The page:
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Companies Like Zymeworks (NYSE:ZYME) Could Be Quite Risky

There's no doubt that money can be made by owning shares of unprofitable businesses. For example, although Amazon.com made losses for many years after listing, if you had bought and held the shares since 1999, you would have made a fortune. Nonetheless, only a fool would ignore the risk that a loss making company burns through its cash too quickly.

Given this risk, we thought we'd take a look at whether Zymeworks (NYSE:ZYME) shareholders should be worried about its cash burn. For the purposes of this article, cash burn is the annual rate at which an unprofitable company spends cash to fund its growth; its negative free cash flow. We'll start by comparing its cash burn with its cash reserves in order to calculate its cash runway.

See our latest analysis for Zymeworks

How Long Is Zymeworks' Cash Runway?

A company's cash runway is the amount of time it would take to burn through its cash reserves at its current cash burn rate. In December 2021, Zymeworks had US$253m in cash, and was debt-free. Importantly, its cash burn was US$206m over the trailing twelve months. Therefore, from December 2021 it had roughly 15 months of cash runway. That's not too bad, but it's fair to say the end of the cash runway is in sight, unless cash burn reduces drastically. You can see how its cash balance has changed over time in the image below.

debt-equity-history-analysis
debt-equity-history-analysis

How Well Is Zymeworks Growing?

Some investors might find it troubling that Zymeworks is actually increasing its cash burn, which is up 30% in the last year. Also concerning, operating revenue was actually down by 32% in that time. Considering both these metrics, we're a little concerned about how the company is developing. While the past is always worth studying, it is the future that matters most of all. So you might want to take a peek at how much the company is expected to grow in the next few years.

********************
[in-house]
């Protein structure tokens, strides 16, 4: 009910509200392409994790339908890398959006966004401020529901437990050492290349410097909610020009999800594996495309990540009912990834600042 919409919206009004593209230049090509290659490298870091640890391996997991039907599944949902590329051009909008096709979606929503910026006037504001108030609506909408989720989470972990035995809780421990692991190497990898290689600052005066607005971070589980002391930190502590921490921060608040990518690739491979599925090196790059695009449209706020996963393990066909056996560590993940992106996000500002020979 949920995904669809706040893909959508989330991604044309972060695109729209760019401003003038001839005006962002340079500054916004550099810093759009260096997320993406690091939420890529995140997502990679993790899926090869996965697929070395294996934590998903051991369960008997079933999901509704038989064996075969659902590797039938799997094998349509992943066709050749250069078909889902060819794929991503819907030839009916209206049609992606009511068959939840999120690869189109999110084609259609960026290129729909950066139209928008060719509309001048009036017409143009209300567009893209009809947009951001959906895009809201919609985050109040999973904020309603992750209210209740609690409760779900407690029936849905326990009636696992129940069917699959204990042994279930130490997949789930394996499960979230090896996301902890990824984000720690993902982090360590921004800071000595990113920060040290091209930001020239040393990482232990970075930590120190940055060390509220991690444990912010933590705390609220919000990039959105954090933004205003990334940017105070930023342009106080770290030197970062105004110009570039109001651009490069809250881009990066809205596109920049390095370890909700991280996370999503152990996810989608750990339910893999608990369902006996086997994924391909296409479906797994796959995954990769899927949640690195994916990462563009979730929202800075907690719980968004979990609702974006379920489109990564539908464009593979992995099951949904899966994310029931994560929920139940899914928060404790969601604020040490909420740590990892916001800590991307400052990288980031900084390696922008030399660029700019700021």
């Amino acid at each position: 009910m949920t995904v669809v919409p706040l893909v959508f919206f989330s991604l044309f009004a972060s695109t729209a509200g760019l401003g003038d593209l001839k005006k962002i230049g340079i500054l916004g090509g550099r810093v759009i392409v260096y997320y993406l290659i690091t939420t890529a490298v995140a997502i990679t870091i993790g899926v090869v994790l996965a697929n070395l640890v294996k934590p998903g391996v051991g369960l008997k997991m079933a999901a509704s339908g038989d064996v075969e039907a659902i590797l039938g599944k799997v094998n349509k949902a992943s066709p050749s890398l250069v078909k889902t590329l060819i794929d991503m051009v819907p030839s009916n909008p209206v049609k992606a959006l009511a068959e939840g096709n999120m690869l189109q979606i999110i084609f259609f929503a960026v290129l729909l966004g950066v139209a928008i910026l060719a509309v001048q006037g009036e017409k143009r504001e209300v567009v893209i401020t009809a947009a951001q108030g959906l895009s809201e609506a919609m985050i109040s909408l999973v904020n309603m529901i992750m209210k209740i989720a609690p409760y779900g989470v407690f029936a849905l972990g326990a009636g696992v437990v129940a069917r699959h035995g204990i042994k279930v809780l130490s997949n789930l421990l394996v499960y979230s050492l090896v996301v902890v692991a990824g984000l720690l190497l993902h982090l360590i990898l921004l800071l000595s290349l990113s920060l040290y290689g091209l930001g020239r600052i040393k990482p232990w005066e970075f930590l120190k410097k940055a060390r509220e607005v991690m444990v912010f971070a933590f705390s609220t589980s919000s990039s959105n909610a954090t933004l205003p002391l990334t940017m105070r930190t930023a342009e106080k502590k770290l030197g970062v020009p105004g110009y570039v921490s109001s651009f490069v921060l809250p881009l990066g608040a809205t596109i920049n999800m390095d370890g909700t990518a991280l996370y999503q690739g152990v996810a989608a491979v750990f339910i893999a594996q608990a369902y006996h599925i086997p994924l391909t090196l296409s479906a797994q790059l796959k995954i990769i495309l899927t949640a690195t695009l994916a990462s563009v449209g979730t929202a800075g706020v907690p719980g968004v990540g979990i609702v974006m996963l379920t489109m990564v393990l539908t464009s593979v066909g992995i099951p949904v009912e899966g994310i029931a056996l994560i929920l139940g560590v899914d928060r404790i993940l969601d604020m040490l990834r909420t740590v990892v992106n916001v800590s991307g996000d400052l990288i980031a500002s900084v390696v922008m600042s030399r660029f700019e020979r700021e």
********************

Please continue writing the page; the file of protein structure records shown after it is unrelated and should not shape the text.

Can Zymeworks Raise More Cash Easily?

Since Zymeworks can't yet boast improving growth metrics, the market will likely be considering how it can raise more cash if need be. Issuing new shares, or taking on debt, are the most common ways for a listed company to raise more money for its business. Many companies end up issuing new shares to fund future growth. By looking at a company's cash burn relative to its market capitalisation, we gain insight on how much shareholders would be diluted if the company needed to raise enough cash to cover another year's cash burn.

Zymeworks has a market capitalisation of US$360m and burnt through US$206m last year, which is 57% of the company's market value. From this perspective, it seems that the company spent a huge amount relative to its market value, and we'd be very wary of a painful capital raising.

So, Should We Worry About Zymeworks' Cash Burn?

On this analysis of Zymeworks' cash burn, we think its cash runway was reassuring, while its cash burn relative to its market cap has us a bit worried. Considering all the measures mentioned in this report, we reckon that its cash burn is fairly risky, and if we held shares we'd be watching like a hawk for any deterioration. Taking an in-depth view of risks, we've identified 3 warning signs for Zymeworks that you should be aware of before investing.

Of course, you might find a fantastic investment by looking elsewhere. So take a peek at this free list of interesting companies, and this list of stocks growth stocks (according to analyst forecasts)

Have feedback on this article? Concerned about the content? Get in touch with us directly. Alternatively, email editorial-team (at) simplywallst.com.

This article by Simply Wall St is general in nature. We provide commentary based on historical data and analyst forecasts only using an unbiased methodology and our articles are not intended to be financial advice. It does not constitute a recommendation to buy or sell any stock, and does not take account of your objectives, or your financial situation. We aim to bring you long-term focused analysis driven by fundamental data. Note that our analysis may not factor in the latest price-sensitive company announcements or qualitative material. Simply Wall St has no position in any stocks mentioned.